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SPOTLIGHT ON
IRISH NATIVE SPINDLE

About the Spindle
(lat: Euonymus europaea):


Irish native spindle ...
Euonymus europaeus ...
An Feoras

The Irish shrub commonly known as the Spindle Berry or European Spindle (Euonymus europaeus) is known by many other common names such as Fusanum, Fusoria, Ananbeam and Robins' bread

What does spindle look like?

Overview: mature trees grow to 6m and can live for more than 100 years. The bark and twigs are deep green, becoming darker with age, and have light brown, corky like winged markings. Twigs are thin and straight.

Leaves: the leaves are shiny and slightly waxy, and have tiny sharp teeth along the edges. They turn a rich orange-red in the autumn.

Flowers: spindle is hermaphrodite, meaning each flower contains both male and female reproductive parts. Flowers have four petals and grow in clusters, in May and June, and are pollinated by insects.

Fruits: after pollination flowers develop into bright pink fruits with bright orange seeds, which look like popcorn.

Identified in winter by: the vivid pink fruits have bright orange seeds. Buds and twigs are angular and green.

Where to find spindle:
It is native to much of Europe and can be found most commonly on the edges of forests and in hedges, scrub and hedgerows. It thrives best in chalky soils, so put some of the teachers chalk into the pot when planting!!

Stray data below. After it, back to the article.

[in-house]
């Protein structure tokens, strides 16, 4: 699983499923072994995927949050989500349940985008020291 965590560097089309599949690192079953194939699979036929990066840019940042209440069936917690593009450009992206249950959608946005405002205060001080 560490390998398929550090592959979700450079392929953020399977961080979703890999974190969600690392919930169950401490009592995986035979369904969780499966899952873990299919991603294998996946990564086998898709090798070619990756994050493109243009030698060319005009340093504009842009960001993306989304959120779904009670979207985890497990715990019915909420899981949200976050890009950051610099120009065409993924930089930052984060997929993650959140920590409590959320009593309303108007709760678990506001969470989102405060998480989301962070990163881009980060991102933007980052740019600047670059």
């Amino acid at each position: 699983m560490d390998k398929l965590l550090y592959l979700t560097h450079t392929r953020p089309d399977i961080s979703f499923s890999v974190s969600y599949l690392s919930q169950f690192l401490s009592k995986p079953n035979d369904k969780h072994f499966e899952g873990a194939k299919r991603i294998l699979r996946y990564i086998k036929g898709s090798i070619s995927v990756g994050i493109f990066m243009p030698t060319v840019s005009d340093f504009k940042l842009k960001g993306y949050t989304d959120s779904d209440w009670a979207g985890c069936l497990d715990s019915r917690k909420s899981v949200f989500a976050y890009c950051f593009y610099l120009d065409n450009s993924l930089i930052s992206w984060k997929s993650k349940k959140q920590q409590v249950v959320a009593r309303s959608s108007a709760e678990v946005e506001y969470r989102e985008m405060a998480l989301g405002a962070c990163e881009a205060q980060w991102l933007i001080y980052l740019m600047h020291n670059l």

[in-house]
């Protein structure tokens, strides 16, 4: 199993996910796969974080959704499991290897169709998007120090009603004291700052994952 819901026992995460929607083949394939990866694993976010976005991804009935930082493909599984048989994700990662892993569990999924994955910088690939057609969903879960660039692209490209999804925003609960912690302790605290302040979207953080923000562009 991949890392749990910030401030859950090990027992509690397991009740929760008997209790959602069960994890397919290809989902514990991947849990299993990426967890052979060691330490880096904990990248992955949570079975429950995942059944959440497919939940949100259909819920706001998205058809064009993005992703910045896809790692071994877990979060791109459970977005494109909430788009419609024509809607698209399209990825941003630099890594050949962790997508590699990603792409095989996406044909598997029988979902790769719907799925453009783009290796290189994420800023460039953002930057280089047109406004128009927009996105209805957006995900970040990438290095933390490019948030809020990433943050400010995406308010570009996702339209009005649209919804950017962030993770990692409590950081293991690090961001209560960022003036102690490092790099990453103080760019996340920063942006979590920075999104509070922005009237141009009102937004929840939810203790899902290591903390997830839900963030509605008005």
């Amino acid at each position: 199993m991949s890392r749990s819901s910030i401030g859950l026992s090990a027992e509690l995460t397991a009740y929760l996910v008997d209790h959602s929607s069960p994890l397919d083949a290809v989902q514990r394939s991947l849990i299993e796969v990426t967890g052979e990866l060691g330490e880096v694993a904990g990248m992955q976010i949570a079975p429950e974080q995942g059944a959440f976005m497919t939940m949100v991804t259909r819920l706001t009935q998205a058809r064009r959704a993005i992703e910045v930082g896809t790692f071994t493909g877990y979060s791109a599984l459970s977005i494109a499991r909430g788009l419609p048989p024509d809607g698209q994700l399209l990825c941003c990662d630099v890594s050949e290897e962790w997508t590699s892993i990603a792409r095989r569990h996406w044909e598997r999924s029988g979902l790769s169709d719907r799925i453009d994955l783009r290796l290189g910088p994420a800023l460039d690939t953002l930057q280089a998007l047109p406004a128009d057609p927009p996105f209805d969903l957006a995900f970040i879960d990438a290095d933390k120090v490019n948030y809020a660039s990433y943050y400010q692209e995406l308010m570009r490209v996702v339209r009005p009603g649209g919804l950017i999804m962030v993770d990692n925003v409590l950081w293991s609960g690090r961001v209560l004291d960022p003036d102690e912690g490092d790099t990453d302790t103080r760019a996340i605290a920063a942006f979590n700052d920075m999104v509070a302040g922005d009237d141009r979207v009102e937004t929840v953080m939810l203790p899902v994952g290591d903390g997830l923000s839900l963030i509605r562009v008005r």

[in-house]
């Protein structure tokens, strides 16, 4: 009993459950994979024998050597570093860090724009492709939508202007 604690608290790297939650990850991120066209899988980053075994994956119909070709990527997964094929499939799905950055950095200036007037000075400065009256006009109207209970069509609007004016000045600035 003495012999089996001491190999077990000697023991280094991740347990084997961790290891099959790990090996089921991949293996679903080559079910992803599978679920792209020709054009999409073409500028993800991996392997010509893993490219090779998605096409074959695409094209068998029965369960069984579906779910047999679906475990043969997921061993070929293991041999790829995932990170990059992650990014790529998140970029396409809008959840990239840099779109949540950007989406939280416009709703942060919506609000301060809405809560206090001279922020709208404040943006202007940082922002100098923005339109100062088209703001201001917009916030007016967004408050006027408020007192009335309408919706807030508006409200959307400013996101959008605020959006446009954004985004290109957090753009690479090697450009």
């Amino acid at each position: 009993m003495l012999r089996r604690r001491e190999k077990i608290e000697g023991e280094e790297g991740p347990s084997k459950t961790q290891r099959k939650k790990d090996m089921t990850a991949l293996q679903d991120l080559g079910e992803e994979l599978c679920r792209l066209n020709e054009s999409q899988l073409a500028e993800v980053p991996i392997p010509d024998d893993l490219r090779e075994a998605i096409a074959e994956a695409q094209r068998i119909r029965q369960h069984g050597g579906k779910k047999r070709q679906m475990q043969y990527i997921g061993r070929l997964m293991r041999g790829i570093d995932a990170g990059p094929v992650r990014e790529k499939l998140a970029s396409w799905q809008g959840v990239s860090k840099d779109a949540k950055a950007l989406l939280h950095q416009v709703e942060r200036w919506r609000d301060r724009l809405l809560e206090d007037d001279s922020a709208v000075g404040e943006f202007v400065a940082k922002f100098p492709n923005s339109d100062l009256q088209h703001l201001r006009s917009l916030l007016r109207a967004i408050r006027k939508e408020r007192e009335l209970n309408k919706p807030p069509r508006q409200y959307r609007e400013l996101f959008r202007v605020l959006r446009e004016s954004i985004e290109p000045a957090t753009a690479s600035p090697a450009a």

Value to wildlife:
The leaves are eaten by caterpillars of a number of moths, including the magpie, spindle ermine, scorched carpet and a variety of micro moths, as well as the holly blue butterfly. The leaves also attract aphids and therefore their predators, including hoverflies, ladybirds and lacewings, as well as the house sparrow and other species of bird. So everything depends on the survival of the other species in a sustainable and natural way. The flowers are a rich source of nectar and pollen for insects, particularly the St Mark's fly and our friend the bee.

When applying for your sapling tree, you need to consider where the tree will live and grow for the rest of its life.
Irish native Spindle


Irish native Spindle


Irish native Spindle


Irish native Spindle
Mythology and symbolism:
Its botanical name, Euonymus is from the Greek, 'eu', meaning 'good' and 'onama', meaning 'name'. This is said to have meant 'lucky'. However, in some areas, it was also thought that if the spindle flowered early, an outbreak of the plague was likely.

How we use spindle:
Spindle timber is creamy white, hard and dense. In the past it was used to make 'spindles' for spinning and holding wool (hence its name), as well as skewers, toothpicks, pegs and knitting needles. The fruits were baked and powdered and used to treat head lice or mange in cattle. Both the leaves and fruit are not for eating by humans – the berries have a laxative effect. But in saying that, it used be used to add a colour to butter. Today spindle timber is used to make high-quality charcoal for artists to draw with.
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